The U.S. Food and Drug Administration has started the process of extending its oversight over digital health products and services as part of its statutory authority regulating medical devices.
As a result, the likely outcome is that those who manufacture or sell products deemed to be medical devices according to the FDA definition will be required to demonstrate their safety and efficacy, like medical devices now. What's more, some are predicting that EMRs and other digital data products will fall under the FDA's purview. The impact on digital health, telemedicine, analytics and other tools could be substantial and will require a digital health clinical trial ecosystem to execute trials.
The barriers to constructing such CRADLEs -- Collaborative Research and Development Learning Ecosystems -- are substantial. They include:
- Building collaborative organizations and policies to conduct the trials involving industry, academia and community health care delivery systems.
- Removing the firewalls and barriers around access to patient data.
- Developing a mechanism to fund the trials.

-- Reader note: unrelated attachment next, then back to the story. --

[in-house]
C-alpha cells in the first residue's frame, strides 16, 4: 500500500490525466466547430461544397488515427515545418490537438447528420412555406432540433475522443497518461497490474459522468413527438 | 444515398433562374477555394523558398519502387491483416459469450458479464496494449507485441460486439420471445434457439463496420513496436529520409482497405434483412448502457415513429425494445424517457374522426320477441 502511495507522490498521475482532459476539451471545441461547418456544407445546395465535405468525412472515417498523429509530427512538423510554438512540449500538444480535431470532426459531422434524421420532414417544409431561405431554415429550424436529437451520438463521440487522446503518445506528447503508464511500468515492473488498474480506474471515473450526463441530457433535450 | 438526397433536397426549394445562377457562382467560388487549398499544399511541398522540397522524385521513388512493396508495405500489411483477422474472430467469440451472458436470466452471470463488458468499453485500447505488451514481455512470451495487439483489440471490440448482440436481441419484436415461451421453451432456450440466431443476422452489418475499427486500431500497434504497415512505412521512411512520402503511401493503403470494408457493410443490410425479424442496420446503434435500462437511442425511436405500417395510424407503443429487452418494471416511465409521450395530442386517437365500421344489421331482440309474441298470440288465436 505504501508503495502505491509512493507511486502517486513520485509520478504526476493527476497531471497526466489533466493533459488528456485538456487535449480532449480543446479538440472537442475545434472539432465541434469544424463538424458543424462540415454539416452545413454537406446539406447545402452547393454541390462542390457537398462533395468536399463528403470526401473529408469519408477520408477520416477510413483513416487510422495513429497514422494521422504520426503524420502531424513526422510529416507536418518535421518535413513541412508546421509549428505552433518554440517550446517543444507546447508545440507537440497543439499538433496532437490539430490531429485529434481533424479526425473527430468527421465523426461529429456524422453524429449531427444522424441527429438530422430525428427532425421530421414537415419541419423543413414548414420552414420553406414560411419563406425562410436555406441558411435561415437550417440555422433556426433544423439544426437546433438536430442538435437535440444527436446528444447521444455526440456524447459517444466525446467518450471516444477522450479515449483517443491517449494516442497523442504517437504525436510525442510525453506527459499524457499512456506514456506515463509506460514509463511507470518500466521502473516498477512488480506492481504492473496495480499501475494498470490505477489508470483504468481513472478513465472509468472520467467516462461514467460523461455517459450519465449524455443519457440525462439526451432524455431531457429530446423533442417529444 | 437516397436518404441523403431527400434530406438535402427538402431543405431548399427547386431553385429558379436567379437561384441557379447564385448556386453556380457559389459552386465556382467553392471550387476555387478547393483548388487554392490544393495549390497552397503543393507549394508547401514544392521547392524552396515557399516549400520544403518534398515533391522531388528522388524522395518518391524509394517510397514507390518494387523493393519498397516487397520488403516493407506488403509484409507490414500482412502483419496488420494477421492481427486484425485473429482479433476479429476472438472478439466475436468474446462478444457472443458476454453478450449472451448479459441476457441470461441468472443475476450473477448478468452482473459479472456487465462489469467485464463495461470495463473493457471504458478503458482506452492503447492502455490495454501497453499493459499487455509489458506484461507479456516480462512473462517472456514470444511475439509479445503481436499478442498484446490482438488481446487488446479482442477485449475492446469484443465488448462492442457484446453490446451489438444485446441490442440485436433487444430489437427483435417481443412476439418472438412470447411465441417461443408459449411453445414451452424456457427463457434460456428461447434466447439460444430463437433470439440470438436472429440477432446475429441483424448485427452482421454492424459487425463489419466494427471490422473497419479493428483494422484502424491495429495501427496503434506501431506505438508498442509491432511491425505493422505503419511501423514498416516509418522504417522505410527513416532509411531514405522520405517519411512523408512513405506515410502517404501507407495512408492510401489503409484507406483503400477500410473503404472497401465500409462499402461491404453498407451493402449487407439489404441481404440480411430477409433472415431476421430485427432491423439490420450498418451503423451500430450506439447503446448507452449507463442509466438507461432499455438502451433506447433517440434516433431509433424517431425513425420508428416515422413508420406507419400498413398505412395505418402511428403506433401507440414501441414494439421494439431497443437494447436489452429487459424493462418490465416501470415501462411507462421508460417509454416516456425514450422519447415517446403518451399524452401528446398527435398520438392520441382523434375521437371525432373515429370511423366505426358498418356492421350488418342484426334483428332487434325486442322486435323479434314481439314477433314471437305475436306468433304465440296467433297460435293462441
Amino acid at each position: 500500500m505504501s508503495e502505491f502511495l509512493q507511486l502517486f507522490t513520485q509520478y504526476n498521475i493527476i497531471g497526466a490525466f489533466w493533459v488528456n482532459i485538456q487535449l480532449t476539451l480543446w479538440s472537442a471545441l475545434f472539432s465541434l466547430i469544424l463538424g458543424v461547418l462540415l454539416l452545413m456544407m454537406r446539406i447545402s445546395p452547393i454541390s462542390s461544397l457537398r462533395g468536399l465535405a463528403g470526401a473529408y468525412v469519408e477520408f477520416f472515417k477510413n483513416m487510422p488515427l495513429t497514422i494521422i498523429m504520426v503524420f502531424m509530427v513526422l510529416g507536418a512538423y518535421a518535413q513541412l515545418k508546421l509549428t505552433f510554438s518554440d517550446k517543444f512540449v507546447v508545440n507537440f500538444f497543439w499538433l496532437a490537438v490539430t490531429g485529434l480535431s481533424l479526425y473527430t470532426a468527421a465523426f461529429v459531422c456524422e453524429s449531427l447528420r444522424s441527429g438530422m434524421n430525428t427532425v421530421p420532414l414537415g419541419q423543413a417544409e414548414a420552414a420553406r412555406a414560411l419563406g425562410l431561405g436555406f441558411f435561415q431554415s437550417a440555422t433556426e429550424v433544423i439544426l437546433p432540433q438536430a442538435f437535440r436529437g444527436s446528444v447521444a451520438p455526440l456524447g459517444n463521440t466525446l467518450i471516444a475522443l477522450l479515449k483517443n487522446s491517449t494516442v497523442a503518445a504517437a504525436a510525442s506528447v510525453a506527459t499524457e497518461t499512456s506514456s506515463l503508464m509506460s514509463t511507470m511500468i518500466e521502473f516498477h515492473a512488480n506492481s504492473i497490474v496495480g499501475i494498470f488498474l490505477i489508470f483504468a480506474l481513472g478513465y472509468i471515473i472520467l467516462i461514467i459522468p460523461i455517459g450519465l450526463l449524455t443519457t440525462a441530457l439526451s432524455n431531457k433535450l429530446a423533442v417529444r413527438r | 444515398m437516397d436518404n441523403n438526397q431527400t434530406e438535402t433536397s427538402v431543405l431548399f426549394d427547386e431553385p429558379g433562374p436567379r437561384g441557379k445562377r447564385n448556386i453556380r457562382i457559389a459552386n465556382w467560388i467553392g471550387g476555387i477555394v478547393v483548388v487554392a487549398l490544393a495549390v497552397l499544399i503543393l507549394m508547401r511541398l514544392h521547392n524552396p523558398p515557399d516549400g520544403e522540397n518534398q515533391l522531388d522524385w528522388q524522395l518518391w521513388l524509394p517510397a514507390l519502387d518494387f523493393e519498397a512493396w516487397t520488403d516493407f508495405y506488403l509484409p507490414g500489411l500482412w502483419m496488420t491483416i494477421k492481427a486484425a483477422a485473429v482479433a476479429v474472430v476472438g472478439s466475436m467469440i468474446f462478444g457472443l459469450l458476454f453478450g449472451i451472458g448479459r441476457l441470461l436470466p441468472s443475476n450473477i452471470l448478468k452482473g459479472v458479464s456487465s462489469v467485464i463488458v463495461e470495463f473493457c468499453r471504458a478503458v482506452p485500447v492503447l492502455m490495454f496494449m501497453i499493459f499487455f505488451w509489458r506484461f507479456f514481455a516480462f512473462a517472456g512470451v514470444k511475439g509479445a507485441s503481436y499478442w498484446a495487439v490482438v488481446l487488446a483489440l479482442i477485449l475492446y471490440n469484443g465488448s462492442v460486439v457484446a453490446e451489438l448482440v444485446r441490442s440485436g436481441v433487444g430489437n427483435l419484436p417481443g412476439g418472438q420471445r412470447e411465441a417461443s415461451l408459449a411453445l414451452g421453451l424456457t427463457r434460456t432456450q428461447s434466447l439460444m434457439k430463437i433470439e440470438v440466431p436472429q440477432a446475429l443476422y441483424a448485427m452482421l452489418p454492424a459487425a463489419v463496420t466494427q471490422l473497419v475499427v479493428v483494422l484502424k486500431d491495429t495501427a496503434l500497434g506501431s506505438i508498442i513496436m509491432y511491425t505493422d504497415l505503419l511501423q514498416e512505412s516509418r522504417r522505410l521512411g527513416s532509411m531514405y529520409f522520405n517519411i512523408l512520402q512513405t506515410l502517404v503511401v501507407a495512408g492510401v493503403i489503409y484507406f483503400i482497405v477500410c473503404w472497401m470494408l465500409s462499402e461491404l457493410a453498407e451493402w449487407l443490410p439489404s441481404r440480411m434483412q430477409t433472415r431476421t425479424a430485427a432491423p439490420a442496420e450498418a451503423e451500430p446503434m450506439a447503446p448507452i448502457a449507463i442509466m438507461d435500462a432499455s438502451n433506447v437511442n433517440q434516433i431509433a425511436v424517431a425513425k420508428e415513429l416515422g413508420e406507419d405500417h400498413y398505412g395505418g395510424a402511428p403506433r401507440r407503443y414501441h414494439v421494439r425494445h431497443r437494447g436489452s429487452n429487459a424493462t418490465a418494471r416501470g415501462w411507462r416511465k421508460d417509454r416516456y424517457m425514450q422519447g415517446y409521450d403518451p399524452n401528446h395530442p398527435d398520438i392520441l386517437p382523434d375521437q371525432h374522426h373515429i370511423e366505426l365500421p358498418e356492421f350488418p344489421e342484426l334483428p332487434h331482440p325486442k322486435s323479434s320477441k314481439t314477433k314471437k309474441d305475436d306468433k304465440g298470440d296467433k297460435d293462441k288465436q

- Developing a digital health CRO infrastructure around the world, similar to what exists for drugs and devices today.
- Minimizing FDA regulations that would stifle innovation, yet, at the same time, protect the public health, the core mission of the FDA.
- Create a mechanism for publishing both the positive and negative results of the trials, possibly on a site like clinicaltrials.gov.
- Creating a trained workforce to conduct the trials.
International CRADLEs would provide a collaborative environment to conduct digital health clinical trials as a step toward getting FDA clearance and informing the public about the safety and efficacy of digital health products and services. Now is the time for stakeholders to convene to create the future of digital health and how they will be regulated, manufactured and sold.